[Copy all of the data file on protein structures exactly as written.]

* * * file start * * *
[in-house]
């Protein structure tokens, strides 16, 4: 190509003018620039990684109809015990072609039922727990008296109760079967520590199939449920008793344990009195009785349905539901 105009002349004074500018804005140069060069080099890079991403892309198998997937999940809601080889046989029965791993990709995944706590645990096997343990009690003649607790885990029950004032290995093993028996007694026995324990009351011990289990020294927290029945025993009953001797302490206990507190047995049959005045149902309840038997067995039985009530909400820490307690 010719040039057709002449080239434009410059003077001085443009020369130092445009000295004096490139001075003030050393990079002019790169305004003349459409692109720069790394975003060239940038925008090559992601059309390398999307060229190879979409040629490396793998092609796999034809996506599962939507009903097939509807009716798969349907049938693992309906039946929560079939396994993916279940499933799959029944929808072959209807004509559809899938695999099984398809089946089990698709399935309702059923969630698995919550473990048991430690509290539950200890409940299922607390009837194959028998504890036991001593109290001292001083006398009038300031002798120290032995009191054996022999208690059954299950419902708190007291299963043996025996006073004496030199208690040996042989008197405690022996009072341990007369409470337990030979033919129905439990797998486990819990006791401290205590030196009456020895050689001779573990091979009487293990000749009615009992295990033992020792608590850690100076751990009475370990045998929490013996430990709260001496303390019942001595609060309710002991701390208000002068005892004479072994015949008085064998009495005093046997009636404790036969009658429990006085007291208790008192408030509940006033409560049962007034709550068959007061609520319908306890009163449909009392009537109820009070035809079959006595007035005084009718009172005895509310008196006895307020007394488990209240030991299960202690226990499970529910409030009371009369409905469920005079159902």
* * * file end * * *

[in-house]
């Protein structure tokens, strides 16, 4: 190509003018620039990684109809015990072609039922727990008296109760079967520590199939449920008793344990009195009785349905539901 105009002349004074500018804005140069060069080099890079991403892309198998997937999940809601080889046989029965791993990709995944706590645990096997343990009690003649607790885990029950004032290995093993028996007694026995324990009351011990289990020294927290029945025993009953001797302490206990507190047995049959005045149902309840038997067995039985009530909400820490307690 010719040039057709002449080239434009410059003077001085443009020369130092445009000295004096490139001075003030050393990079002019790169305004003349459409692109720069790394975003060239940038925008090559992601059309390398999307060229190879979409040629490396793998092609796999034809996506599962939507009903097939509807009716798969349907049938693992309906039946929560079939396994993916279940499933799959029944929808072959209807004509559809899938695999099984398809089946089990698709399935309702059923969630698995919550473990048991430690509290539950200890409940299922607390009837194959028998504890036991001593109290001292001083006398009038300031002798120290032995009191054996022999208690059954299950419902708190007291299963043996025996006073004496030199208690040996042989008197405690022996009072341990007369409470337990030979033919129905439990797998486990819990006791401290205590030196009456020895050689001779573990091979009487293990000749009615009992295990033992020792608590850690100076751990009475370990045998929490013996430990709260001496303390019942001595609060309710002991701390208000002068005892004479072994015949008085064998009495005093046997009636404790036969009658429990006085007291208790008192408030509940006033409560049962007034709550068959007061609520319908306890009163449909009392009537109820009070035809079959006595007035005084009718009172005895509310008196006895307020007394488990209240030991299960202690226990499970529910409030009371009369409905469920005079159902």